The functions presented in the previous section, in the MetabolicControl-Analysis add-on package, allow control coefficients to be conveniently and rapidly calculated. The algorithms used in these functions are given in Appendix 2 and are based on the matrix methods described by Heinrich and Schuster.(5) However, for most realistic metabolic systems, application of these methods can lead to significant numerical errors. (For a discussion of this point see Section 8.4.) Hence it is useful to have another more generally applicable method for estimating control coefficients.

This alternative method of calculating control coefficients is to use numerical perturbation. This involves replacing the partial differentials in the above equations (Eqns [5.1], [5.5], [5.9]) by finite differences. For example, we can numerically approximate the differential, dJj /dpk, in Eqn [5.1] by making a small (say, 0.1%) change in the value or the parameter and then resimulating a time course to determine system fluxes. d Jj / d pk will then be approximated by the difference in the flux values before and after perturbation divided by 0.001. This technique is illustrated in the following example.

Q: For the reaction scheme given in Eqn [5.8], calculate the value of CV by numerical perturbation.

ConcControlMatrix[S, N, v, p, SteadyStateConc-> solution^] , Normalized-> False] //MatrixForm

0.316034 -0.5 0.183966

A: A parameter that we can perturb in order to affect v1 is k1. Hence we must set up two parameter tables, one containing the original parameter values and the other exactly the same except that the value of k1 is increased by 0.1% of its original value. This is done as follows:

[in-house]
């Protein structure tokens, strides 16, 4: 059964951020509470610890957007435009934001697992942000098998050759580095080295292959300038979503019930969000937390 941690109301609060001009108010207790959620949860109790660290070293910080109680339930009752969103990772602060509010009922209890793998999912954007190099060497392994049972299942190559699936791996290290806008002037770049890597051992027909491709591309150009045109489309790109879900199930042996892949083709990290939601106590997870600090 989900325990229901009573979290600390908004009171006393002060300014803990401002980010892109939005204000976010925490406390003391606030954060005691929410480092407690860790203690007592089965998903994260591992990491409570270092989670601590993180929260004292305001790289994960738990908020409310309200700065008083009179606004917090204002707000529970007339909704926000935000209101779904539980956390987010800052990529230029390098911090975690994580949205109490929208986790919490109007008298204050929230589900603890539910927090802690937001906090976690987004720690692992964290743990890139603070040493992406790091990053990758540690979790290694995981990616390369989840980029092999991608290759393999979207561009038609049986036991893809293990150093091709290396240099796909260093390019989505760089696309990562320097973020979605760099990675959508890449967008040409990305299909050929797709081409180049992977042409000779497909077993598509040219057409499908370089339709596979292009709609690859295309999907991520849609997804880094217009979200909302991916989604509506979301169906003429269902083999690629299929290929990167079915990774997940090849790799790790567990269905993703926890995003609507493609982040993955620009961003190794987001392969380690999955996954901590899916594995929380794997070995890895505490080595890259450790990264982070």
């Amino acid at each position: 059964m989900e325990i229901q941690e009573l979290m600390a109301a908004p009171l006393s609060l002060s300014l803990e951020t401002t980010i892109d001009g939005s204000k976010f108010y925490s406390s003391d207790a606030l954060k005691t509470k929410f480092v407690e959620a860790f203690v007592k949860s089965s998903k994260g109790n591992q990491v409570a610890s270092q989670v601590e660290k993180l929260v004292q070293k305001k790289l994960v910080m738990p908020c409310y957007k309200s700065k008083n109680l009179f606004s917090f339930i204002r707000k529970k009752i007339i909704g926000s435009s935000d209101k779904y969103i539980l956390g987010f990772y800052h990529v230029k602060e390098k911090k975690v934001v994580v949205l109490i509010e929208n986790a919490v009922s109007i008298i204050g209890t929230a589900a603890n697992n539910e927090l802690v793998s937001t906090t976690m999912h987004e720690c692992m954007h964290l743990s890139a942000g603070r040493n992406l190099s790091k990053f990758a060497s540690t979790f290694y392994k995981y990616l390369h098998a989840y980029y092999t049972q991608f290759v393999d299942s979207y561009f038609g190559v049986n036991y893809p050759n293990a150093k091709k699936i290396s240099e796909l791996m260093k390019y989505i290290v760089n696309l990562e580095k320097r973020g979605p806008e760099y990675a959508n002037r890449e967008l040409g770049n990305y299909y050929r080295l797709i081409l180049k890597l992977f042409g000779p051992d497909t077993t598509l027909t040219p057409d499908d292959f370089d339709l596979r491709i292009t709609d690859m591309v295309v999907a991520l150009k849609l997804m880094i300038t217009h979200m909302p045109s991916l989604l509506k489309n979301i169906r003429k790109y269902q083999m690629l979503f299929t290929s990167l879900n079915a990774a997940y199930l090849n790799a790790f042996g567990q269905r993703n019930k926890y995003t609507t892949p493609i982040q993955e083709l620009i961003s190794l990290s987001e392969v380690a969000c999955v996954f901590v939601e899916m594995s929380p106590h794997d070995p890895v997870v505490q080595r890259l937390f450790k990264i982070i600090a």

pv1 = {1, 2, 1, 0.3, 1}; (*Vector of parameter values.*) pv2 = {1 * 1.001, 2, 1, 0.3, 1}; (*k[1] multiplied by 1.001.*)

p1 = Transpose[{p, pv1}]; (*Parameter table.*) p2 = Transpose [{p, pv2}] ;

(*Second parameter table with k[1] increased by 0.1%*)

The effect of the perturbation of the parameter k1 on the steady-state concentration of S2 can now be determined by evaluating steady states using the original and then the perturbed parameter tables. This is done with the function SteadyState in the MetabolicControlAnalysis add-on package.

solution1 = SteadyState[S, N, v, p1] ; solution2 = SteadyState[S, N, v, p2] ;

s2/1 = s2 [t] /. solution1p2j ; s2,2 = s2 [t] /. solution2p2j ;

concControlCoeff = - x-

s2/1 0.001

0.631921

The value of 0.631921 of the concentration control coefficient compares well with the value of 0.632068 calculated previously by the matrix method.

An important point to note when applying the numerical perturbation method for calculating control coefficients is that for many enzymic reactions the following relationship holds:

ek O vk

Vk O ek and hence Eqns [5.1] and [5.5] reduce to j. ek dJj S ek dSi cVi = j net ^ Cv = S Ok- • [5 l1i respectively. Thus, for many reactions control coefficients can be estimated simply by perturbing the total enzyme concentration. For an example of this see Section 8.4.

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